Anatomy of a money laundering operation

The alleged money laundering operations of a convicted international drug trafficker are about to be laid bare, as he defends himself agaiWarren-6225532nst a GBP198m confiscation hearing.

Curtis ‘Cocky’ Warren has spent the last 17 years behind bars in Holland and the UK for drug trafficking. Rumours of his supposed huge fortune, how he amassed it and where is was hidden have been rife since his conviction in 1997. Some believe Warren never wrote anything down – a well known strategy of savvy drug dealers – and had memorised the account numbers hiding his alleged fortune. Sources close to Warren have told the media that the prosecution’s case is has no foundation in truth. Warren cannot repay the £198m demanded by the confiscation hearing at Jersey‘s Royal Court, they say, as the defendant claims the fortune does not exist.

Show me the money

Six years after his arrest in jersey for cannabis trafficking, prosecutors believe they have pieced together the various parts of Warren’s finances and can prove it came from the proceeds of crime. A three week trial will determine whether or not the Crown can confiscate the funds. If the court finds for the prosecution, Warren faces another ten years behind bars if he cannot repay the funds he has allegedly reaped in benefits from trafficking. If the court finds no truth in the prosecutor’s evidence, Warren, 50, could be back home in Liverpool starting early retirement by January 2014.

In his opening statement to the trial, Howard Sharp, QC, Jersey’s Attorney General, made ‘astonishing’ claims about  Warren’s influence:

Taken from the Liverpool Echo:

  • Warren is “truly prolific” – he can source cocaine from South America, heroin from Turkey and Iran, and cannabis from Morocco.

  • His markets are ‘diverse’ and include Liverpool, Brazil, Moscow, Swaziland and Australia.

  • Warren boasted while behind bars in Holland of laundering up to £15m cash each week, obtained from worldwide drug trafficking.

  • Dutch financial investigators in 1996 estimated Warren made a drugs profit of £12m in a three-month period, but those figures failed to take into account multi-million pound heroin and cannabis jobs, or cocaine trafficking.

  • And the same investigation did not consider alleged overseas trade, including deals to sell 3,000 ‘bath interiors’ to Moscow and ‘railways’ to South Africa. Mr Sharp said: “We are not suggesting for a moment they [Warren’s gang] were selling bathroom suites.”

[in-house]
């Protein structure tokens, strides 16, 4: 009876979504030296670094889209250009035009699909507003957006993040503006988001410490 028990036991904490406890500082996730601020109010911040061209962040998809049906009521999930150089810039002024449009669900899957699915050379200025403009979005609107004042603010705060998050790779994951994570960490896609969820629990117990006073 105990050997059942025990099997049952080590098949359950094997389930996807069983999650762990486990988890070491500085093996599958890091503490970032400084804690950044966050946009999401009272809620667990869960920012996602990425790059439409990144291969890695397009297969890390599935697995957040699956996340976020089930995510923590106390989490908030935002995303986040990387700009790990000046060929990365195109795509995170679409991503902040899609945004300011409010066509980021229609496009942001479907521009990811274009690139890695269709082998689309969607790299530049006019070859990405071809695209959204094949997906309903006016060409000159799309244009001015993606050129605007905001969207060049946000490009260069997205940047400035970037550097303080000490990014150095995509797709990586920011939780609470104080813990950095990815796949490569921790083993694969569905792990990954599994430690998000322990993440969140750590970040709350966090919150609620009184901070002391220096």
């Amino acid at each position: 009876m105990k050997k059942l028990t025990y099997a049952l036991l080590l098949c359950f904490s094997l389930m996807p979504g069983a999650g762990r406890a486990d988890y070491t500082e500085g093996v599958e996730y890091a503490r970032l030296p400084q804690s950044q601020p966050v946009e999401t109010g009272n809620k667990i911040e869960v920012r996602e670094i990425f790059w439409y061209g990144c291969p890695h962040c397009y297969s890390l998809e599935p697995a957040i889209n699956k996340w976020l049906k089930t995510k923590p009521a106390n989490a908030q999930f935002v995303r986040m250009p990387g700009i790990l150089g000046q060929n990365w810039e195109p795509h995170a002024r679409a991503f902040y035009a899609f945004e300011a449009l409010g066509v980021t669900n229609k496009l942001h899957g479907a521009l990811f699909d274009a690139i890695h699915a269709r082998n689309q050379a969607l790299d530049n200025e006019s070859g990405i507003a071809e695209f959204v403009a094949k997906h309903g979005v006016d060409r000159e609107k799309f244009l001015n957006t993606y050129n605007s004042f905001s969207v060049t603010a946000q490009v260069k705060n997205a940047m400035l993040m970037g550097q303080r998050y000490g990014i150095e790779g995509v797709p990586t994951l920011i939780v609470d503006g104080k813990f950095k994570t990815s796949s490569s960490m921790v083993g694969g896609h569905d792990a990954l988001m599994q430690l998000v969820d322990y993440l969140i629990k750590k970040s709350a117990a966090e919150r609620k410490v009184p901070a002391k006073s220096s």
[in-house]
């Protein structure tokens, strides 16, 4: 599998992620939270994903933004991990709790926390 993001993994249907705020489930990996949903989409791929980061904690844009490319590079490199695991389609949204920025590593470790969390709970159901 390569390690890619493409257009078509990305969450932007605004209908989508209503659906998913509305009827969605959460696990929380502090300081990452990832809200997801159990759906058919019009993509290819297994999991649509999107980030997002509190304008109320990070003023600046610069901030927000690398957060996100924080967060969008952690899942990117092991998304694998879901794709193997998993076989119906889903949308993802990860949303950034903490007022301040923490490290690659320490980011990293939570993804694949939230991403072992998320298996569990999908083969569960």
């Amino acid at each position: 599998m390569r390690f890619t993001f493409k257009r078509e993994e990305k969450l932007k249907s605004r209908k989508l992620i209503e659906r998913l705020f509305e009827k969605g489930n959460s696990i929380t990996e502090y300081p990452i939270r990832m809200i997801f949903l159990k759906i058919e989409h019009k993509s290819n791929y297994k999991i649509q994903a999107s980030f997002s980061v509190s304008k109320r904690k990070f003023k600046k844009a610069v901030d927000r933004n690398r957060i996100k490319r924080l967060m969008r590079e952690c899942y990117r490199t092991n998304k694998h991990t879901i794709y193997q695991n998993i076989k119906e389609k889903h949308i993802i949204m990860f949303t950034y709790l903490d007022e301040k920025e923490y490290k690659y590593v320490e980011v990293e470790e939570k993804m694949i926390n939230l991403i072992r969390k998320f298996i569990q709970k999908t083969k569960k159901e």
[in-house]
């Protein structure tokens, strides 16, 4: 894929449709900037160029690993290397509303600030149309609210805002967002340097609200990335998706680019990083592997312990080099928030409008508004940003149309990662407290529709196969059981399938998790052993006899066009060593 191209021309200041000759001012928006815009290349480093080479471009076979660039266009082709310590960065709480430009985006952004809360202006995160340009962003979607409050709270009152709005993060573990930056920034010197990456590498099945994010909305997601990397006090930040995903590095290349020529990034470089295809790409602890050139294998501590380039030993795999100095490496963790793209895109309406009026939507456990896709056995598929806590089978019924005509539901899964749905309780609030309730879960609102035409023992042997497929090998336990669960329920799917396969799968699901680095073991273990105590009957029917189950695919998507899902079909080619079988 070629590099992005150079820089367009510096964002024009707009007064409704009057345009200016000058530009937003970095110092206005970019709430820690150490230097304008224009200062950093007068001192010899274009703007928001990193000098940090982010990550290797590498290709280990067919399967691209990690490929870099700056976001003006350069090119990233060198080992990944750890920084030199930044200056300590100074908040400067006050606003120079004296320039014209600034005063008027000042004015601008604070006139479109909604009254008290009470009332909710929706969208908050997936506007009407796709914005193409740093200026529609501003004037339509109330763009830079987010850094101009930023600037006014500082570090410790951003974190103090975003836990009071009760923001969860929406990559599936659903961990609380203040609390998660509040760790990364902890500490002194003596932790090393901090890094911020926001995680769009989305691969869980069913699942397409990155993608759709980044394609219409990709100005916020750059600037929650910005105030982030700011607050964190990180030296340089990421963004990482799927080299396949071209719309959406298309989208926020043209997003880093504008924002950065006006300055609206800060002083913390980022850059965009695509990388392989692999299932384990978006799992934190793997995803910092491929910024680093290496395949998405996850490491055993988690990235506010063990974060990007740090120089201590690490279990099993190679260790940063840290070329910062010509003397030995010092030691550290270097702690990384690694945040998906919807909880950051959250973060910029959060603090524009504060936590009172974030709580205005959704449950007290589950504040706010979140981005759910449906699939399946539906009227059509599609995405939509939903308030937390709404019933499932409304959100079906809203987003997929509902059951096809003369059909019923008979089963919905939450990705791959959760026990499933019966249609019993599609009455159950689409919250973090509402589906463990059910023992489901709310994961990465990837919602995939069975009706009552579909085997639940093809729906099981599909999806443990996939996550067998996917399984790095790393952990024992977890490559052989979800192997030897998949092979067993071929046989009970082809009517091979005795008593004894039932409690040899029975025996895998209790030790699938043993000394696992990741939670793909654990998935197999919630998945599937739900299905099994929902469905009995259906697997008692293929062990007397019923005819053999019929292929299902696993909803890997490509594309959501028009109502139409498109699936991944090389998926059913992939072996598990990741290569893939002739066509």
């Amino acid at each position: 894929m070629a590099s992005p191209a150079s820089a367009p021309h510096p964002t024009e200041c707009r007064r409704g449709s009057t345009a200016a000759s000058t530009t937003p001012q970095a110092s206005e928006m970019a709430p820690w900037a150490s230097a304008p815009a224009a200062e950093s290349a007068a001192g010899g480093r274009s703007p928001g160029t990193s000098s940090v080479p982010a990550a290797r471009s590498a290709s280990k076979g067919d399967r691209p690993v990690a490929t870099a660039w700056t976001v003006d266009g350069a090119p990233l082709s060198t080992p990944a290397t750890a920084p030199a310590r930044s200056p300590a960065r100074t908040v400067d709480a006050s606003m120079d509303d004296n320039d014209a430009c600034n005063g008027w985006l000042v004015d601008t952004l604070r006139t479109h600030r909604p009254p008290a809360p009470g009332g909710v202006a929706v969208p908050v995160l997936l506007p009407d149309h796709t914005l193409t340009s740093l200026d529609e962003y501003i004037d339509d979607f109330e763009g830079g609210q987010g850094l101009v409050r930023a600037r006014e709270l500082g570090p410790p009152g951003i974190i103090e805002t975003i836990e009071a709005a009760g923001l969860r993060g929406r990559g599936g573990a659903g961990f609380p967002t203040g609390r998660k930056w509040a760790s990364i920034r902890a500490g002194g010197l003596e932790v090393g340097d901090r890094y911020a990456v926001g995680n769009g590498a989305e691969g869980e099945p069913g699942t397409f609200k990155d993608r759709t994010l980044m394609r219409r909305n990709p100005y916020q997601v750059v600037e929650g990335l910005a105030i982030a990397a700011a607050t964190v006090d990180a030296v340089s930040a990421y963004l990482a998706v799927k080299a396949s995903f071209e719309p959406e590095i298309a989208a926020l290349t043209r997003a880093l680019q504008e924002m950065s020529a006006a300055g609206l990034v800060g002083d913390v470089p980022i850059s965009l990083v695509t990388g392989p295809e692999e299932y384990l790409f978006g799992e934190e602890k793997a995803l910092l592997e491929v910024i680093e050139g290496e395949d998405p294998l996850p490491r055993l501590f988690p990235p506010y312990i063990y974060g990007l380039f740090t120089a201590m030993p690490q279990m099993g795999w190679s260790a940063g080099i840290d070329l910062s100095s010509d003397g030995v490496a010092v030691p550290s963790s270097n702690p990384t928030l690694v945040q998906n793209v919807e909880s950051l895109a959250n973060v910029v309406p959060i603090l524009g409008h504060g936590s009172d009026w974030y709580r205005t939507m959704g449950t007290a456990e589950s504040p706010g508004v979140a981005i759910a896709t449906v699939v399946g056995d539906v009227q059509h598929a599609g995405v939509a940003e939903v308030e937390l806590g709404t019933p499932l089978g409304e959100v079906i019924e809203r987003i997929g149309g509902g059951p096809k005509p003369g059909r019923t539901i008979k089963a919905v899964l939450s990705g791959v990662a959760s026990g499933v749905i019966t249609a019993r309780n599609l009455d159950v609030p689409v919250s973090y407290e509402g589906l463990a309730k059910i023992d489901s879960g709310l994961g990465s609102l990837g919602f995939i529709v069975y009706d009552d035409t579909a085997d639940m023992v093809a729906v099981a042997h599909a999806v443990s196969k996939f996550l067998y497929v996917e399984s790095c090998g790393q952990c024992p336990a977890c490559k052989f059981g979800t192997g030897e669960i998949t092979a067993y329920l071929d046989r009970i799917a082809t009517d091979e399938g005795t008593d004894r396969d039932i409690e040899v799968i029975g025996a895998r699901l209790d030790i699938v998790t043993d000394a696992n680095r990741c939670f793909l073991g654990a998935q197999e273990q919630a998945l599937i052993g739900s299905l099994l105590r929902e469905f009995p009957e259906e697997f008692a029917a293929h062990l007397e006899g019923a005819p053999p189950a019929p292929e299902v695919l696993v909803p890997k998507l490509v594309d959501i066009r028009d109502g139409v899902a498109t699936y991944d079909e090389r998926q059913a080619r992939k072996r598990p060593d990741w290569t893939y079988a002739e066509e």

• Warren was behind 35,000 calls while on remand in prison over the Jersey smuggle to contacts across the world.

Last chance

This is the prosecutor’s last chance to keep Warren behind bars. His first conviction in Holland in 1997 put him away for 12 years, with an extra four added on for manslaughter committed in jail. He was free for five weeks before his arrest in Jersey on a  conspiracy to import cannabis charge. He was found guilty in 2009 and sentenced to 13 years behind bars. As Warren is now the subject of a Serious Crime Prevention Order, he can be released from jail but with several restrictions on his life, such as whether he can have a mobile phone, how many bank accounts he can have and limiting his ability to carry more than £1,000 in cash.

It will be interesting to watch this trial as it progresses and what it reveals about how they believe someone with access to millions in the proceeds of crime can place, layer and integrate their lucre into the financial system.

How do you catch a launderer?

In any network of this nature, the drug trafficker is the top of the tree, and his money launderer is number two in the chain. Prosecutors appear confident that they can prove Warren has laundered a fortune in the proceeds of crime, but can they identify the washer-man behind the scenes who put these schemes together? If our recent analysis of a contemporary launderer is anything to go by, then they probably will not know who was providing the financial advice in this case.

Going back to a story known to Financial Crime Asia readers, the best money launderers have been caught only when the police receive a tip off. A good friend of this blog – Humberto Aguilar – successfully washed cash for Cuban cocaine traffickers for almost a decade without being caught. He was eventually arrested when a footsoldier in the organised crime network gave up Aguilar’s name in return for a lighter sentence. Somehow, I think it unlikely we will find out the alleged launderer’s identity in this case.

Read the full story and updates on the Liverpool Echo.

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